Lean-to Overtakes Victorian as Most Popular Conservatory Style

From Centre Court at Wimbledon to the stunning retractable roof at the Millennium Stadium in Cardiff, adding roofs which provide the ability to see the sky or add light without the biting British wind and rain is something many homeowners seek to capture with the addition of a conservatory or orangery onto their properties.

For decades, the Victorian-style conservatory has been the most popular choice amongst homeowners – but over the last 12 months, market research shows that’s now changed.

Liniar’s Digital Marketing Manager Simone Sangha explains, “I’ve been researching search trends, starting with the Liniar website page views over the last 12 months – and what I found actually shocked me. Our page for ‘Victorian conservatories’ wasn’t even in the top three of our most-viewed conservatory-type pages. The most popular is now ‘Lean-to conservatories’, which receives nearly four times the amount of views versus the Victorian page, closely followed by ‘Orangeries’.

“To rule out other factors such as navigation, usability and page speed, I turned to Google to see if this was a similar trend over the whole industry. When I compared the volume of traffic found through Google Search using the search terms ‘Lean-to’, ‘Victorian conservatory’ and ‘orangery’ the results confirmed our suspicions: lean-tos and orangeries are now the most preferred option for glazed extensions.”

Cause for Change

There are many factors which have brought about this change. From the state of the economy resulting in homeowners choosing to extend rather than move, the environmental issues facing our planet, a definite change in tastes, to innovative new product development – plus a desire to have more visibility of the outdoors from our properties.


According to a report by the MET Office, the UK’s average temperature has increased nearly a full degree over the last three decades and nine out of ten of the hottest years in the last century have occurred after 2002. Rainfall is also up more than 20% over the last 30 years, creating a ‘perfect storm’ of people wanting to spend more time outdoors, but requiring shelter because of all the rain.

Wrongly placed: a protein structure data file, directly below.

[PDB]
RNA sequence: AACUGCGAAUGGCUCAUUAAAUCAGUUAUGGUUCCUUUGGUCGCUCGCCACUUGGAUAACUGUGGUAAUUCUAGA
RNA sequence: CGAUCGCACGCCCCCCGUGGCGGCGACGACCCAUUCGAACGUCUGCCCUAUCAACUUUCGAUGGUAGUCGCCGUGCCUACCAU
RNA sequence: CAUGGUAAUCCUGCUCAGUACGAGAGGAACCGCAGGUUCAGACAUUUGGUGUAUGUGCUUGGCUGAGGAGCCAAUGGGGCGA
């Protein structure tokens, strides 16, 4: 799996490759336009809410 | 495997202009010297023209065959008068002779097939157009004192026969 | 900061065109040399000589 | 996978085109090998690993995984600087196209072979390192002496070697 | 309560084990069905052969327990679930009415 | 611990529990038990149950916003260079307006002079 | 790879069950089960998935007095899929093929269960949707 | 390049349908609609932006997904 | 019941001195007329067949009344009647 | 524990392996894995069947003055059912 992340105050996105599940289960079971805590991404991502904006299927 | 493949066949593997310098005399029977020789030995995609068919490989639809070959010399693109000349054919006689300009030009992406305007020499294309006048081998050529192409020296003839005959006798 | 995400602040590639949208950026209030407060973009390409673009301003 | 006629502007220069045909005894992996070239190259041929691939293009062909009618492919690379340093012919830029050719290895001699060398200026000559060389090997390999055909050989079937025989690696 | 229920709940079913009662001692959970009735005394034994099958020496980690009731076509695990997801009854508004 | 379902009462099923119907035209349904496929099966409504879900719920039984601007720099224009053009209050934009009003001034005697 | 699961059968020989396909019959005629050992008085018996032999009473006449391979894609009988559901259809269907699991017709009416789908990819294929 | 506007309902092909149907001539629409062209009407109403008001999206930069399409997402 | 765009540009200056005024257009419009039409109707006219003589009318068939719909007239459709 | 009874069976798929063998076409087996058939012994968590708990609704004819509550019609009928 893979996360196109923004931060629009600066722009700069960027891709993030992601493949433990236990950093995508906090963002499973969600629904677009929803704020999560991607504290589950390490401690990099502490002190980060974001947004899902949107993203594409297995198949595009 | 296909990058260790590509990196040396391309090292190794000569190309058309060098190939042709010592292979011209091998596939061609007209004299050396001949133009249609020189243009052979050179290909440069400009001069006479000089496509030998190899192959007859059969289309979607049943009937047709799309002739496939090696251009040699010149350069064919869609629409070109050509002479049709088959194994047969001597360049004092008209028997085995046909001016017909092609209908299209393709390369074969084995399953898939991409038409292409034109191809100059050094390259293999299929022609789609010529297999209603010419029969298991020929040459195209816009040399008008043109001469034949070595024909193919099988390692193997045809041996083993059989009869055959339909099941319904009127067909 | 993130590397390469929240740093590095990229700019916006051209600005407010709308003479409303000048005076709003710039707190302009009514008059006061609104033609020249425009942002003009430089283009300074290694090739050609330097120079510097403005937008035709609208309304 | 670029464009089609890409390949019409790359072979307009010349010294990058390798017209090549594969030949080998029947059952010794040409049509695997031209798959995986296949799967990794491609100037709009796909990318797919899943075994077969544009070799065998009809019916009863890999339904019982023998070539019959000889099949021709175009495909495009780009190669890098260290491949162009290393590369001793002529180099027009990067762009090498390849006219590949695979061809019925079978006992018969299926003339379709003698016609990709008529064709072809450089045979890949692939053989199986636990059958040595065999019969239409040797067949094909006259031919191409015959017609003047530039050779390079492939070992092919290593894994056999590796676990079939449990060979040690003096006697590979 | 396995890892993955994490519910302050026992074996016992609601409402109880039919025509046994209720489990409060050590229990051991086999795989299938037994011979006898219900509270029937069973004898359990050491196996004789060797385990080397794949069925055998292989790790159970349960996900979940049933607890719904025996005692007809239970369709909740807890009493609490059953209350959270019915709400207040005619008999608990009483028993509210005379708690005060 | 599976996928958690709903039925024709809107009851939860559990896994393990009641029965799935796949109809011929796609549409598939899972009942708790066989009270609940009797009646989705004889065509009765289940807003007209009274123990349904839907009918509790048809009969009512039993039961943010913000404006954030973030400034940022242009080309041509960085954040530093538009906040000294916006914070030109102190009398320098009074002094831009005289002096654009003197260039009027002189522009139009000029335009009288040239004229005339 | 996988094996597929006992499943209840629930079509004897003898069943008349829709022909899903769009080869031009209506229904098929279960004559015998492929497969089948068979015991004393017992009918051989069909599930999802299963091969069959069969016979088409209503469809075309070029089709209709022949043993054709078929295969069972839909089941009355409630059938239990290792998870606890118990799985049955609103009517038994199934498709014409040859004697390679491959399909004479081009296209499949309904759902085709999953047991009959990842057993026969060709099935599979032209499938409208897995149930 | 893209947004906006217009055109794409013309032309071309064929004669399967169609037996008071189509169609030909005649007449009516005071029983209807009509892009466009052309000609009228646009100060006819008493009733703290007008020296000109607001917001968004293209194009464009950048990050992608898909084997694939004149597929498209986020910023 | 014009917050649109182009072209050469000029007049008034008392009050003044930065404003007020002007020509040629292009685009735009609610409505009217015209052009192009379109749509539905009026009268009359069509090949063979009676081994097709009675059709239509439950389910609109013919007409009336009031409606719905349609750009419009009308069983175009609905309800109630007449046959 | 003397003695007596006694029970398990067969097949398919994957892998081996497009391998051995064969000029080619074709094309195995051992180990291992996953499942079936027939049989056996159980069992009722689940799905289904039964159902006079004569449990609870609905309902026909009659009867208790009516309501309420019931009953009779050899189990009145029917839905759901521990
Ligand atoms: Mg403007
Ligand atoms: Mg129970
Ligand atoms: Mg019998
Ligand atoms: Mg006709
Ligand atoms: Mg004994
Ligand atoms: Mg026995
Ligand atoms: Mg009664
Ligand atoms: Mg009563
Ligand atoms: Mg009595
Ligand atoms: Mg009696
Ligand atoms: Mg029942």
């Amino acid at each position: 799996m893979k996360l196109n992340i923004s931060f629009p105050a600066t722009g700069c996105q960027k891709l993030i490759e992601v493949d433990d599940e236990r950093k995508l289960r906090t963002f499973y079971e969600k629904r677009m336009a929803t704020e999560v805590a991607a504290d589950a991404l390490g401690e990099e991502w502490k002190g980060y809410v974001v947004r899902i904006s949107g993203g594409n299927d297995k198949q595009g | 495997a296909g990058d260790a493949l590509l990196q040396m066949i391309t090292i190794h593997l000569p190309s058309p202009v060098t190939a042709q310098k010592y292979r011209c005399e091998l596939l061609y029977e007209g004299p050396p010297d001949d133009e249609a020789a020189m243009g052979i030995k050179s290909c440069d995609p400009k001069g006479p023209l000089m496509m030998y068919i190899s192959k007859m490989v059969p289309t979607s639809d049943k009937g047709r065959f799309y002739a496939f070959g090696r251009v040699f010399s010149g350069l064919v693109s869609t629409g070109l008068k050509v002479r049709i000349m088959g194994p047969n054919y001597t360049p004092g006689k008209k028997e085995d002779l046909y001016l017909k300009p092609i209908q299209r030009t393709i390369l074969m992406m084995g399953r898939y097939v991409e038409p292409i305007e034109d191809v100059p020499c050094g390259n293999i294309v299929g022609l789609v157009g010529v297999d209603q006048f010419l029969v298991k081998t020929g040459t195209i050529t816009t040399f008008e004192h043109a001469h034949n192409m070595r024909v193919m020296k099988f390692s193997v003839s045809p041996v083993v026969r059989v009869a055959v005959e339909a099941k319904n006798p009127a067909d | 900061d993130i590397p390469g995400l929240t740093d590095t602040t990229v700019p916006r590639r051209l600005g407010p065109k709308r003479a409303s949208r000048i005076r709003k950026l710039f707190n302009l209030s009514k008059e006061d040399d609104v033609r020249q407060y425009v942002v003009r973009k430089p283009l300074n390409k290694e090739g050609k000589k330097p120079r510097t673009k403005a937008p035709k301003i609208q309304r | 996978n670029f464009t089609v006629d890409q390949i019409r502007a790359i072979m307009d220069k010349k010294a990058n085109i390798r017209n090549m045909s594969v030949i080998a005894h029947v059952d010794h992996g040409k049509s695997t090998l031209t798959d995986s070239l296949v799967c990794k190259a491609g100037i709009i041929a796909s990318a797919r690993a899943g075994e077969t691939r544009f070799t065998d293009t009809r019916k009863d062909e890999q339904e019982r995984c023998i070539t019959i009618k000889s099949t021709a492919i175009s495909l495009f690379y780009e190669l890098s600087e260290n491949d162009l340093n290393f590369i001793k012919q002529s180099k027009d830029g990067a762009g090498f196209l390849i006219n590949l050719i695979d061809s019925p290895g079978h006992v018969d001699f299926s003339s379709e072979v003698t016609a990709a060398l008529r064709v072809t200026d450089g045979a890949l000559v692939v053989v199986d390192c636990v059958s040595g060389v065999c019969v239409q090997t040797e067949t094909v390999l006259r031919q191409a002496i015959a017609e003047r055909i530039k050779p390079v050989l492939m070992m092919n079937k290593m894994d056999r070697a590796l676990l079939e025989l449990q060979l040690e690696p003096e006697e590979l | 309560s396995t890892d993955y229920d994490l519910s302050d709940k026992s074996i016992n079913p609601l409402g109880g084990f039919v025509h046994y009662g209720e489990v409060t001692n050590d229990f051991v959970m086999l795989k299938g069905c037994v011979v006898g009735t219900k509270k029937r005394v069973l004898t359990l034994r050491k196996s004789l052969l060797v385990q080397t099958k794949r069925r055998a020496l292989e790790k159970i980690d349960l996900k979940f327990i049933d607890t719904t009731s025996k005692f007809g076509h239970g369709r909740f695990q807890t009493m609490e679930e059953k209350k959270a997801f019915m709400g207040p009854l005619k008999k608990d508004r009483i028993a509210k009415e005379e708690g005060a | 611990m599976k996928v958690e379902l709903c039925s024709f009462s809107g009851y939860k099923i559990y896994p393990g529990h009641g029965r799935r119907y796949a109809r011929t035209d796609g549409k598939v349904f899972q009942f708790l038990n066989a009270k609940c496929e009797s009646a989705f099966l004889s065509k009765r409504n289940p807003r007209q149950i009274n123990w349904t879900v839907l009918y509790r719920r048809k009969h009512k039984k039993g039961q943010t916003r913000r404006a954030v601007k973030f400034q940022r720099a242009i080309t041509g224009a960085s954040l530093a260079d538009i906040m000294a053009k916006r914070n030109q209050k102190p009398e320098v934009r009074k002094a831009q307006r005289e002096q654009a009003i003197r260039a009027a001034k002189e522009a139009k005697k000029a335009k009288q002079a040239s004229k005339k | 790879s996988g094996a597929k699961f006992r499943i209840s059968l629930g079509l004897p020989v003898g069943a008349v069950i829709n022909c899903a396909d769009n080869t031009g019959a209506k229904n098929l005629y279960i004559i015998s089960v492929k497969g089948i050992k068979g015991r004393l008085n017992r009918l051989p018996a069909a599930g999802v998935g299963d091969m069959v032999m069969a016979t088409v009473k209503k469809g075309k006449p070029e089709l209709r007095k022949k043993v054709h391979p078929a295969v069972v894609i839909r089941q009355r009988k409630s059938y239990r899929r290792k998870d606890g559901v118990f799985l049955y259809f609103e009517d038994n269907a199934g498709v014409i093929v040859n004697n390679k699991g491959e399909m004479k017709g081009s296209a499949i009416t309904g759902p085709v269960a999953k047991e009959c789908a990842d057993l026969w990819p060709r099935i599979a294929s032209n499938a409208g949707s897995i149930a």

It’s no secret that the living area for UK homeowners is shrinking by the day, so there’s a demand for glazed extensions which let the light into living spaces, but come with a smaller footprint than a larger Victorian or Edwardian conservatory. Enter the lean-to which can be squeezed into smaller areas. Where space is limited, homeowners are choosing add a smaller glazed extension or a glazed roof onto their flat roof extension to bring light into rooms like kitchens and dining areas.

Environmental Wellbeing

Homeowners are much more environmentally conscious than they have been in prior decades. Where space allows, homeowners are growing vegetables and fruits in their gardens, or using their green spaces for compost plots, plants to attract bees, places for butterfly gardens and safe spaces for hedgehogs.

This is where the smaller footprint of a lean-to offers the best of both worlds… the ability to enjoy extra room space whilst keeping a good chunk of the garden for eco-friendly pursuits.


It’s no secret that Brexit uncertainty is having an impact on the UK economy – and in fact may be part of the reason people are choosing smaller conservatories. The downturn in the economy can be felt throughout the industry. The lean-to could be the answer, providing customers with an alternative which won’t break the bank, adds equity to their properties and improves their quality of life.

What does the future hold?

Liniar’s predictions for the future include a move towards more modern, sleek, coloured lean-to conservatories, as well as more orangeries with lantern style roofs and bi-fold doors. More glass and unobstructed views are key, so slim sightlines are essential – and fenestration products with high thermal efficiency are also critical to enable the room to be used all year round.

For more information about the Liniar lean-to conservatory or the Elevate lantern roof for orangeries, visit https://www.liniar.co.uk/conservatories/.


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